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Avoiding Tropical Cyclone Mayhem

December 18, 2017

Yearly, confusion prevails during Autumn when tropical cyclones move from the Philippine Sea towards China or Japan. Last October, Typhoon Chaba wreaked havoc through the Asian waters.

The following bulletin was issued by the Japanese Meteorological Agency, which has WMO responsibility for the area:

NAME TY 1014 CHABA (1014)
PSTN 280000UTC 24.3N 128.6E GOOD
50KT 70NM
30KT 220NM

Philippine Sea The bulletin calls for 30 knot winds extending for 220 NM from the center, while the above image shows 30 knot winds extending from Shanghai to Luzon, and from the China coast some 800NM to the east. Can the official bulletin be completely wrong? The answer is no, but it is important to understand that the radius described is for those winds circulating around the storm. However, the gradient of the pressure between high pressure over Asia and a distant storm can cause high winds over an extremely large area, and ship operators should be aware of the effects such conditions have on the ability of a ship to make her speed and schedule.

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The tropical season for 2011 is well underway, with active tropical cyclones in the Atlantic, as well as in the Eastern and Western Pacific. In the September 2010 Shipping Insights Newsletter article, we described a "what-if" factor in relation to a hurricane in the Atlantic. In this article, we discuss the benefits for typhoon avoidance in the Pacific.

Because tropical cyclones are noted for severe wind/seas in a relatively small area, tactical navigation decisions become critical. These decisions must be made in a timely manner to gain the most benefit for the vessel as well as the shipping client.

Southern Japan During the recent Typhoon Ma-On which occurred in July 2011, StormGeo staff made numerous recommendations, and relayed them to many vessels which were approaching or departing Japanese ports. Once a typhoon starts re-curvature, mariners will often try to avoid the northeast quadrant in order to avoid being in the path of the storm as it accelerates northeastward. However, the typhoon approached Southern Japan and curved eastward in response to high-pressure to the north instead of taking a more northeasterly track as would typically be expected from a re-curving typhoon.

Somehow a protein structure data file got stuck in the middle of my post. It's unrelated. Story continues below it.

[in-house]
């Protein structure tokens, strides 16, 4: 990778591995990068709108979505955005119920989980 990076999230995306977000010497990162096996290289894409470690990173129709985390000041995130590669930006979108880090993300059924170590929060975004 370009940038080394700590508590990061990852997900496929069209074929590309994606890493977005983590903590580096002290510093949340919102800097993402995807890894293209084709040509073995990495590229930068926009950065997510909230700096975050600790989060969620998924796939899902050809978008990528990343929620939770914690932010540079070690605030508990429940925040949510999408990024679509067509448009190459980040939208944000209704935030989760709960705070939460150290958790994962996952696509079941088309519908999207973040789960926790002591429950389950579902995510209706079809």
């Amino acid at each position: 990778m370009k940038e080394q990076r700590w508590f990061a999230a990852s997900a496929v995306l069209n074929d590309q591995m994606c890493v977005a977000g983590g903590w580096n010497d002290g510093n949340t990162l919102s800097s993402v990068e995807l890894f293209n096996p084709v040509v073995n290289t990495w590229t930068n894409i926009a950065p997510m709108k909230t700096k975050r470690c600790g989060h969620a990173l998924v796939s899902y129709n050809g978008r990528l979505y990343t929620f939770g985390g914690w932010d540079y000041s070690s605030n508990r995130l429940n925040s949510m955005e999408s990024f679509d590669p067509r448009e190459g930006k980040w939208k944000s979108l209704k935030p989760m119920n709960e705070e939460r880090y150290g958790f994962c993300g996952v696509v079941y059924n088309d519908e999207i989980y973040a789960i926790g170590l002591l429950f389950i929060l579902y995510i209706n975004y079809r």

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The following is an example of how StormGeo provided advice to a vessel approaching Japan from the East.

Philippine Sea The image above shows the StormGeo suggested route in RED with a typical alternate track (LIGHT RED) that a Master might select without guidance. StormGeo suggested that the captain sail west, maintaining enough latitude to clear safely north and west of the heavier adverse conditions associated with Typhoon Ma-On. The Master was very cooperative and followed the guidance of StormGeo.

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A comparison was done between the actual voyage with a hypothetical alternate route. It revealed that the sailing time difference was reduced by about 24 hours when choosing StormGeo’s route guidance. The vessel in this example normally consumed 34 tons of fuel per day. At a hire rate of $15,000 USD per day and fuel costs of about $685 USD per ton, the savings were calculated to be $38,000 USD.

Additionally, about 100 metric tons (MT) of greenhouse gasses (GHG) were saved with this one tactical tropical advisory.

This is a small example of how StormGeo ship routing saves clients operating costs and reduces greenhouse gases while providing safe passage to the crew, cargo and vessels.